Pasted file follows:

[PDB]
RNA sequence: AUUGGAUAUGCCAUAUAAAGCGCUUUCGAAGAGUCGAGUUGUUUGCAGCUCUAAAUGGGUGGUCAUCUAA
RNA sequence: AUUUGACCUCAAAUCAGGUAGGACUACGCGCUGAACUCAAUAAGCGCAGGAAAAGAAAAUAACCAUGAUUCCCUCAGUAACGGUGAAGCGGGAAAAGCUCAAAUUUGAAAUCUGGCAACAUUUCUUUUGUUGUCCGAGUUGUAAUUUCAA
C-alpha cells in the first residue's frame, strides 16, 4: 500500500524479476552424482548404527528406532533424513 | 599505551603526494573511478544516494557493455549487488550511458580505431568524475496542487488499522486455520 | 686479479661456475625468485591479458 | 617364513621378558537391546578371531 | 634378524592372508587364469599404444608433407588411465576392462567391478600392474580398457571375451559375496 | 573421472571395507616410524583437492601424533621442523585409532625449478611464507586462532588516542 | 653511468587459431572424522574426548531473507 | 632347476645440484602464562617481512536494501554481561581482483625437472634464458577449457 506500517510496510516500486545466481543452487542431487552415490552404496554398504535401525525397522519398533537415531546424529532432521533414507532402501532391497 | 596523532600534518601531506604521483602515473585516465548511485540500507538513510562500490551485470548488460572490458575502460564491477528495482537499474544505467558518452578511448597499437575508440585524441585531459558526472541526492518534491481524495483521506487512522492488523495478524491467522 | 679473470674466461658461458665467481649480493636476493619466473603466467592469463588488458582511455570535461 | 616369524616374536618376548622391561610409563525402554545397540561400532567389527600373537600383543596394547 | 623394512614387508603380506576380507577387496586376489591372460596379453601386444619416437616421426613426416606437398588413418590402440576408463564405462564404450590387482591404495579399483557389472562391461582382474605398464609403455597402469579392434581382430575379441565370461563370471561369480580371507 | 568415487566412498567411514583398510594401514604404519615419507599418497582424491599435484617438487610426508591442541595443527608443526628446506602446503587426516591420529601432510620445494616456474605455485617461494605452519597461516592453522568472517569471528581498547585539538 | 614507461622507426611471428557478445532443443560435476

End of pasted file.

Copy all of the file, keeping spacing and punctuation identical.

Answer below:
[PDB]
RNA sequence: AUUGGAUAUGCCAUAUAAAGCGCUUUCGAAGAGUCGAGUUGUUUGCAGCUCUAAAUGGGUGGUCAUCUAA
RNA sequence: AUUUGACCUCAAAUCAGGUAGGACUACGCGCUGAACUCAAUAAGCGCAGGAAAAGAAAAUAACCAUGAUUCCCUCAGUAACGGUGAAGCGGGAAAAGCUCAAAUUUGAAAUCUGGCAACAUUUCUUUUGUUGUCCGAGUUGUAAUUUCAA
C-alpha cells in the first residue's frame, strides 16, 4: 500500500524479476552424482548404527528406532533424513 | 599505551603526494573511478544516494557493455549487488550511458580505431568524475496542487488499522486455520 | 686479479661456475625468485591479458 | 617364513621378558537391546578371531 | 634378524592372508587364469599404444608433407588411465576392462567391478600392474580398457571375451559375496 | 573421472571395507616410524583437492601424533621442523585409532625449478611464507586462532588516542 | 653511468587459431572424522574426548531473507 | 632347476645440484602464562617481512536494501554481561581482483625437472634464458577449457 506500517510496510516500486545466481543452487542431487552415490552404496554398504535401525525397522519398533537415531546424529532432521533414507532402501532391497 | 596523532600534518601531506604521483602515473585516465548511485540500507538513510562500490551485470548488460572490458575502460564491477528495482537499474544505467558518452578511448597499437575508440585524441585531459558526472541526492518534491481524495483521506487512522492488523495478524491467522 | 679473470674466461658461458665467481649480493636476493619466473603466467592469463588488458582511455570535461 | 616369524616374536618376548622391561610409563525402554545397540561400532567389527600373537600383543596394547 | 623394512614387508603380506576380507577387496586376489591372460596379453601386444619416437616421426613426416606437398588413418590402440576408463564405462564404450590387482591404495579399483557389472562391461582382474605398464609403455597402469579392434581382430575379441565370461563370471561369480580371507 | 568415487566412498567411514583398510594401514604404519615419507599418497582424491599435484617438487610426508591442541595443527608443526628446506602446503587426516591420529601432510620445494616456474605455485617461494605452519597461516592453522568472517569471528581498547585539538 | 614507461622507426611471428557478445532443443560435476